The theory behind their effectiveness for building and maintaining muscle is the idea that the body spares the breakdown of muscle/ protein to be used for energy when the bloodstream is saturated with these BCAAs.  When BCAAs are present in the bloodstream the body will assume that there has been a breakdown of the muscle protein and will therefore spare the muscles from breaking down more and then find another source of fuel.


Benefits of BCAA Supplementation

There are several studies touting the positive effects that BCAA supplementation can have for athletes.  Gualano et al. found that BCAA supplementation for glycogen depleted endurance athletes allows the body to enhance the use of fat for energy which spares the breakdown of the muscles and their protein to be used for energy.

There are several studies, including Matsumoto et al. concluding that BCAA supplementation may reduce fatigue and muscle soreness.  Shimomura et al. found that muscle damage caused specifically by squatting may be suppressed by BCAA supplementation which, in turn, could decrease the symptoms of delayed onset muscle soreness.  BCAA supplementation can also alleviate soreness caused by eccentric exercises as concluded in the Jackman et al. study.

BCAA supplementation can also help the endurance athletes work at a higher capacity as shown in another study by Matsumoto et al.

What I Personally Use

After researching and reading numerous studies and benefits of BCAA supplementation I have since replaced my protein shakes for BCAA drinks. I have tried a few brands and the one I prefer is the UPS Labs Modern BCAA.  (PIC)  Just to note I do not make any money by endorsing this product, I have just found it to be the best because it comes in a powder form, which can be consumed before, during and after training and the product does not contain any artificial flavors nor colors like some other products do.

On heavy training days I mix up two scoops with water and begin to sip 30min before training, have whatever is left over during training and then two more scoop to consume when I am done.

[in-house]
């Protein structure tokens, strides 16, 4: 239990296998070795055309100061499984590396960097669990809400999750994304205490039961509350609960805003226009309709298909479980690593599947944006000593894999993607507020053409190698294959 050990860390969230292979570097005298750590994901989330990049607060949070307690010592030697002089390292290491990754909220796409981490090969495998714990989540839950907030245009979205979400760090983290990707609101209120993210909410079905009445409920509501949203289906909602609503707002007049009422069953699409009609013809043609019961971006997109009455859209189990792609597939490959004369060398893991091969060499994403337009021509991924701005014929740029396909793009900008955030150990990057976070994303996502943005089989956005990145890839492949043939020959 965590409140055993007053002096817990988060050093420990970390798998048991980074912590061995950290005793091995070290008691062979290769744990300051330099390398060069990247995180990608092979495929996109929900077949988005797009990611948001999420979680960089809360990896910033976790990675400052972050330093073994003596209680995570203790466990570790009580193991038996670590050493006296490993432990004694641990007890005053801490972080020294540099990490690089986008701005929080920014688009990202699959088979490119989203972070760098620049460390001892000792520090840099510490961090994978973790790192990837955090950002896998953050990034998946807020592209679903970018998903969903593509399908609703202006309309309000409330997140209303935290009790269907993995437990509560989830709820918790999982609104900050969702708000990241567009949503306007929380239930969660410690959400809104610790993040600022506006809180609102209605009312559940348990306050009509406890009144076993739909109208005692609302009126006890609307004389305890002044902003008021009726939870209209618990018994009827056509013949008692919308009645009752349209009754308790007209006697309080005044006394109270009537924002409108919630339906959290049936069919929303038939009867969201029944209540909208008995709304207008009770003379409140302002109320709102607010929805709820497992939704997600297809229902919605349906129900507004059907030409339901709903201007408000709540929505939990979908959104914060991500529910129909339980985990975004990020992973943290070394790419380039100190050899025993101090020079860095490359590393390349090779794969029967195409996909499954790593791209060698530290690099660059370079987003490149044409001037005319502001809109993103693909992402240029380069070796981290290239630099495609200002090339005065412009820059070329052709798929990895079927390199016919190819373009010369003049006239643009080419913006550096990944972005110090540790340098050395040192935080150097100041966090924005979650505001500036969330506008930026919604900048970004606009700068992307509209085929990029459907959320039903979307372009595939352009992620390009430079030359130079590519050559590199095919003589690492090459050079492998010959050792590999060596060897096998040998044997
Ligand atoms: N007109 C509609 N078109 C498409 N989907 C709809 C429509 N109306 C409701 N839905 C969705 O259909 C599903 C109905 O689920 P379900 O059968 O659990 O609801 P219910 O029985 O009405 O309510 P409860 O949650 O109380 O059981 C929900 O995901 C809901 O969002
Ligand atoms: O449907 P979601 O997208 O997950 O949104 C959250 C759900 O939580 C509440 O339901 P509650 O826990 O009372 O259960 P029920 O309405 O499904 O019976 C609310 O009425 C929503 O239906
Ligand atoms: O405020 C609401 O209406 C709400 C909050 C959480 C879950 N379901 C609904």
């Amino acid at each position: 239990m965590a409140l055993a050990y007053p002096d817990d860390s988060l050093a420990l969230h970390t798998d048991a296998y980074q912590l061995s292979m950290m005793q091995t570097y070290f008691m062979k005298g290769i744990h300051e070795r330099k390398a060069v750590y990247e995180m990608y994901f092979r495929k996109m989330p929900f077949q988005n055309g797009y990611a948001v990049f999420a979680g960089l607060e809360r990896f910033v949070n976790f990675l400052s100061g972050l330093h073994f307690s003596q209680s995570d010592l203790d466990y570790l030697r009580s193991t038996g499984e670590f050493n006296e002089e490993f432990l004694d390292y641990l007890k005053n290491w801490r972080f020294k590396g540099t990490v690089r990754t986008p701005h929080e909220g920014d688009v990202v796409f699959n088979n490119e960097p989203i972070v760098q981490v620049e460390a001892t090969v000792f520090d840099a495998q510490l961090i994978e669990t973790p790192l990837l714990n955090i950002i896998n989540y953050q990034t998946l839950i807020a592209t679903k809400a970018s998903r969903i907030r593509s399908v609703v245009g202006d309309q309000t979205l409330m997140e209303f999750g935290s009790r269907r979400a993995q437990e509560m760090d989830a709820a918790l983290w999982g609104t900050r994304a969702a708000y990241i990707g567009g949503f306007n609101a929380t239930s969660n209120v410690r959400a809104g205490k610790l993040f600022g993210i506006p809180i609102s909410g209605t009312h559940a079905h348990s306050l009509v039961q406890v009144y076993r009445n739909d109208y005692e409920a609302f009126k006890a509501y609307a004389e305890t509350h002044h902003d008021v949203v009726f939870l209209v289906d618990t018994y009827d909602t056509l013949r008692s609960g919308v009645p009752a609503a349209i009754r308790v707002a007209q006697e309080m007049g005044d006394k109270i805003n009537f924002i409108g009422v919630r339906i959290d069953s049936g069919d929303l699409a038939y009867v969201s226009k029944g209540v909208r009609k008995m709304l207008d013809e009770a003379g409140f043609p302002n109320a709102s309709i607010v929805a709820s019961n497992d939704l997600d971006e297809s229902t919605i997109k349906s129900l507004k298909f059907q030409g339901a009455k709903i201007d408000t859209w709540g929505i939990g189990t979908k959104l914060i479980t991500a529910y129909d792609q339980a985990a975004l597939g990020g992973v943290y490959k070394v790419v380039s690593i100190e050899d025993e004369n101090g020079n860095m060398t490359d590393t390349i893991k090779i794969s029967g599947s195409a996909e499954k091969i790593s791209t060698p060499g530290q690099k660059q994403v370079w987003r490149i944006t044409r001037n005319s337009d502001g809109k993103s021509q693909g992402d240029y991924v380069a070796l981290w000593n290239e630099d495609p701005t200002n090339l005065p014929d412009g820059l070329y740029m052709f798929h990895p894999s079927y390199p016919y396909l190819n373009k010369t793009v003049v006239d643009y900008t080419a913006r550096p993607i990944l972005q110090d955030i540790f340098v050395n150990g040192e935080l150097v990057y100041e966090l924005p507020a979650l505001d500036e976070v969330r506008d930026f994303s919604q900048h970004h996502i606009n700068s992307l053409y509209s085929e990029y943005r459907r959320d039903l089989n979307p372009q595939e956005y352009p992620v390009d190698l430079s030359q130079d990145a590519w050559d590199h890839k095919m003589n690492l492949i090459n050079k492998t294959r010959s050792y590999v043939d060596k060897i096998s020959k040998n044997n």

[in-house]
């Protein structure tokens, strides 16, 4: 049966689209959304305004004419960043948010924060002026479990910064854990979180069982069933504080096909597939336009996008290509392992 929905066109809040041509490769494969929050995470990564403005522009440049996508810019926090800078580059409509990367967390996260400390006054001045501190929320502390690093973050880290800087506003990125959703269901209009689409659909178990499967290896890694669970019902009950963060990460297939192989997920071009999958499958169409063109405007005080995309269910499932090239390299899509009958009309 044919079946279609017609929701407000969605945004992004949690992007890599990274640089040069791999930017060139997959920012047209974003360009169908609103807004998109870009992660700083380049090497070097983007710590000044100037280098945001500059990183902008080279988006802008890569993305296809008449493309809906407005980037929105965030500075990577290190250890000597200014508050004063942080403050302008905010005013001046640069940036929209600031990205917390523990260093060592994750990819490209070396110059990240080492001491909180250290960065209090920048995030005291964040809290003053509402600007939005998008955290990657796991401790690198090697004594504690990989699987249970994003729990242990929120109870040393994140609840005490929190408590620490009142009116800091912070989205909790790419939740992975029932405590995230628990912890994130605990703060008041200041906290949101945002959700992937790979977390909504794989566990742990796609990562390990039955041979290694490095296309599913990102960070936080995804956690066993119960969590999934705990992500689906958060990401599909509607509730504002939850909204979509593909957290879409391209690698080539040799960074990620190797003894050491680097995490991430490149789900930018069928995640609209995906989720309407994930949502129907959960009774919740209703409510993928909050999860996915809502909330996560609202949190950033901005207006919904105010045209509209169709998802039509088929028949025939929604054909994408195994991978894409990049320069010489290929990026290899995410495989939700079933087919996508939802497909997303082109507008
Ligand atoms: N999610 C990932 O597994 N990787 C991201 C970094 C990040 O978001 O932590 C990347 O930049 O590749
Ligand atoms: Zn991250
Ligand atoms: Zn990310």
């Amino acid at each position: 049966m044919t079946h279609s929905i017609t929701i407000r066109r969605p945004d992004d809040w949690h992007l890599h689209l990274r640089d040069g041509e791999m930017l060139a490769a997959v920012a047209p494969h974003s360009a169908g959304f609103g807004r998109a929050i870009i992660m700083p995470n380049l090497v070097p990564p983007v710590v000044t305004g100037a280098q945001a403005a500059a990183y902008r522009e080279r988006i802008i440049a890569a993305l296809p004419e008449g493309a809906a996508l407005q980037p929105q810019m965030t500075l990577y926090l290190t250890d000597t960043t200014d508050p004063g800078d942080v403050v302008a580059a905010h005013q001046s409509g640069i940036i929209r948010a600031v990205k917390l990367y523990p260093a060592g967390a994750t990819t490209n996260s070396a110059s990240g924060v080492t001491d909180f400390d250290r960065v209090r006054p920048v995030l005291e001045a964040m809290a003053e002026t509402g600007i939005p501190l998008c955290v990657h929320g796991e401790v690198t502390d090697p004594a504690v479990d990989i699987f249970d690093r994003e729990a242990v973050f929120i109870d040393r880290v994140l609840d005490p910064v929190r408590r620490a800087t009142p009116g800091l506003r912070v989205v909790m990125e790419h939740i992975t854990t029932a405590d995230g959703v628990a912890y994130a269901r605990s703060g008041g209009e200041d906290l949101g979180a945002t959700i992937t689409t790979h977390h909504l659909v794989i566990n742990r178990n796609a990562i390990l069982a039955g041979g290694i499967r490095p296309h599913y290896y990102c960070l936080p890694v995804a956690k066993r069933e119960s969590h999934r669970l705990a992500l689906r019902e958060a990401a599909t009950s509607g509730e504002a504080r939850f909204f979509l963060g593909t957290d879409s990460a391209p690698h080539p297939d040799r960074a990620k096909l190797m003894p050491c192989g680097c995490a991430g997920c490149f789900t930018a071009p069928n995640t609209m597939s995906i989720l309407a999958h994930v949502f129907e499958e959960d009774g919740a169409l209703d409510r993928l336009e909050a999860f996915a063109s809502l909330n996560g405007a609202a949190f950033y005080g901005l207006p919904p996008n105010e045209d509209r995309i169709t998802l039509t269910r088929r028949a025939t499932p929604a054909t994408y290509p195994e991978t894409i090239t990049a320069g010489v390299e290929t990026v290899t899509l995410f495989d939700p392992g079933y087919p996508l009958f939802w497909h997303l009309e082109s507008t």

The studies and support are out there and show that BCAAs can spare muscle breakdown by using other sources of energy without loading the body up with protein powder supplements.  For the athlete looking to add or maintain muscle, decrease soreness and enhance recovery from intense workouts or increase your endurance capacity, they may want to consider BCAA supplementation.



Gualano AB, Bozza T, Lopes De Campos P, Roschel H, Dos Santos Costa A, Luiz Marquezi M, Benatti F, Herbert Lancha Junior A. Branched-chain amino acids supplementation enhances exercise capacity and lipid oxidation during endurance exercise after muscle glycogen depletion. J Sports Med Phys Fitness. 2011 Mar;51(1):82-8.

Jackman SR, Witard OC, Jeukendrup AE, Tipton KD. Branched-chain amino acid ingestion can ameliorate soreness from eccentric exercise. Med Sci Sports Exerc. 2010 May;42(5):962-70.

Matsumoto K, Koba T, Hamada K, Sakurai M, Higuchi T, Miyata H. Branched-chain amino acid supplementation attenuates muscle soreness, muscle damage and inflammation during an intensive training program. J Sports Med Phys Fitness. 2009 Dec;49(4):424-31.

Matsumoto K, Koba T, Hamada K, Tsujimoto H, Mitsuzono R. Branched-chain amino acid supplementation increases the lactate threshold during an incremental exercise test in trained individuals. J Nutr Sci Vitaminol (Tokyo). 2009 Feb;55(1):52-8.

Shimomura Y, Inaguma A, Watanabe S, Yamamoto Y, Muramatsu Y, Bajotto G, Sato J, Shimomura N, Kobayashi H, Mawatari K. Branched-chain amino acid supplementation before squat exercise and delayed-onset muscle soreness. Int J Sport Nutr Exerc Metab. 2010 Jun;20(3):236-44.


Monday, August 29th, 2011 Nutrition 2 Comments

Orange Kettlebell Club July 2011 Workshop Hi-Lights

Some Hi-lights of the kettlebell movements learned from John Wild Buckley, and Mike Salemi from the Orange Kettlebell Club. Exercises Include:
Rack Position
and Snatch

Check out:


Monday, August 29th, 2011 Kettlebell Training, Videos No Comments